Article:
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You cannot rely on this record in your tax affairs. It is not binding and provides you with no protection (including from any underpaid tax, penalty or interest). In addition, this record is not an authority for the purposes of establishing a reasonably arguable position for you to apply to your own circumstances. For more information on the status of edited versions of private advice and reasons we publish them, see PS LA 2008/4.

Edited version of private advice

Authorisation Number: 1051804209688

Date of advice: 11 February 2021

Ruling

Subject: Residency status of a self-managed superannuation fund

Question

Is the Fund an Australian superannuation fund as defined in subsection 295-95(2) of the Income Tax Assessment Act 1997 (ITAA 1997)?

Answer

Yes

This ruling applies for the following period:

28 February 20XX until 31 December 20XX

The scheme commences on:

28 February 20XX

Relevant facts and circumstances

  • The Fund is a one-member fund.
  • The Fund has a corporate trustee.
  • The member of the Fund is the sole director of the corporate trustee company.
  • The Fund is an Australian superannuation fund as it satisfies the three conditions as subsection 295-95(2) of the Income Tax Assessment Act 1997.
  • The Fund was established in Australia.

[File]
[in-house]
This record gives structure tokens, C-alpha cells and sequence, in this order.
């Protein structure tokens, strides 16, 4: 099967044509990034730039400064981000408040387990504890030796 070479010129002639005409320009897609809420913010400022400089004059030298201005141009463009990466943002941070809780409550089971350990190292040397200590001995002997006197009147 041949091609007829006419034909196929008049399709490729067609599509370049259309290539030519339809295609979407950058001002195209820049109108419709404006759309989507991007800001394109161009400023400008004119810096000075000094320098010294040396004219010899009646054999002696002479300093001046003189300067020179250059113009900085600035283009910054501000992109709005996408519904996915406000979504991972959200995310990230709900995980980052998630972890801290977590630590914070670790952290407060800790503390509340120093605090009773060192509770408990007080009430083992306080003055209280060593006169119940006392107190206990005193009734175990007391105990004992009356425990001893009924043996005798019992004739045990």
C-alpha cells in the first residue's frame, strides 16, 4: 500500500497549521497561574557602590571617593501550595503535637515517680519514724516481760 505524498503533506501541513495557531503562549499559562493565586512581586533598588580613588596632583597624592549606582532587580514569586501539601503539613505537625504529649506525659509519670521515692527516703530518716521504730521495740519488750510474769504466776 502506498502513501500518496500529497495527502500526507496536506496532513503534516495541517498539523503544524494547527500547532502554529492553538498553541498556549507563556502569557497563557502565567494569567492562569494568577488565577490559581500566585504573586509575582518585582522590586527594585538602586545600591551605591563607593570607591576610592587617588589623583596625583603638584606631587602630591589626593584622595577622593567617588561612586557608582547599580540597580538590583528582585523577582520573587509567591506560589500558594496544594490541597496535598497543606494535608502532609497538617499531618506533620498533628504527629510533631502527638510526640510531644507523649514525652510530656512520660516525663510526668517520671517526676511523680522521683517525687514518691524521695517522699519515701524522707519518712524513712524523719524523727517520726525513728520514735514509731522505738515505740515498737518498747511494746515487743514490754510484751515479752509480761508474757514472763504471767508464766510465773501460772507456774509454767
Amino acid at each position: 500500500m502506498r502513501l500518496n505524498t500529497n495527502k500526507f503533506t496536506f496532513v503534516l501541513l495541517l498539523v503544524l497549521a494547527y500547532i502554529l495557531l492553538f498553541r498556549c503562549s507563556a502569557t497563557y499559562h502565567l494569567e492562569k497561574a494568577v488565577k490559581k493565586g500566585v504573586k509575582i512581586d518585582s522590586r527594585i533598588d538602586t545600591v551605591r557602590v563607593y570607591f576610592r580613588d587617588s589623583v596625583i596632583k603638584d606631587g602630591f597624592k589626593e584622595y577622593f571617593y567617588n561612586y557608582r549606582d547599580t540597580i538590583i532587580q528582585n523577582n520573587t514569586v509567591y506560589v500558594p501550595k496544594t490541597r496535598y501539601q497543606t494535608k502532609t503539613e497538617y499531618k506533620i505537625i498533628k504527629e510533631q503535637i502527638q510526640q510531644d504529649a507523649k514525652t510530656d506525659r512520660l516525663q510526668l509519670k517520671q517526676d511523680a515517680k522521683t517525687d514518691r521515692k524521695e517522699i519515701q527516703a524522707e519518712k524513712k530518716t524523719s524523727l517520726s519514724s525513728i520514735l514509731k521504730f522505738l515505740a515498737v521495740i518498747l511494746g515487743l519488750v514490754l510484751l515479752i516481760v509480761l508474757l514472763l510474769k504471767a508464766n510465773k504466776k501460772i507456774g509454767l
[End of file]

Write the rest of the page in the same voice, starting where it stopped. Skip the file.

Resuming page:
• The member will accompany their de facto spouse who will take up a diplomatic appointment overseas.
  • The appointment is for a three-year period.
  • The exact date the appointment finishes is not yet known.
  • The member will occupy a furnished apartment with their de facto spouse, provided by the employer.
  • The member will travel on a B1/B2 tourist visa while overseas.
  • The member will be considered an Australian resident for tax purposes.
  • When the diplomatic appointment finishes, the member may travel privately for a few weeks before returning to Australia.
  • The member's agent outlined in further evidence provided that:

o   The member will not be an active member of the Fund for the period they are overseas as they will not be receiving nor will they be making superannuation contributions into the Fund,

  • The following statements support the member's claim the overseas appointment is temporary:

o   The member will rent out their home in Australia while they are overseas

o   The furniture will be put into storage

o   The member will accompany their de facto spouse for the duration of the diplomatic appointment

o   The member may give their motor vehicle to a family member, before leaving Australia

o   The member's Australian Bank accounts will remain open and private health cover will be maintained

o   The member will maintain business relationships with all their existing service providers in looking after his/her Australian assets

o   The member has recently engaged the services of a virtual CFO to oversee their Australian assets whilst they are overseas

o   The member will retain ownership of their Australian farming property, whilst overseas

o   The member has significant family in Australia including a child/children and grandchildren

o   All of these factors indicate an intention to be outside of Australia for a temporary period

Relevant legislative provisions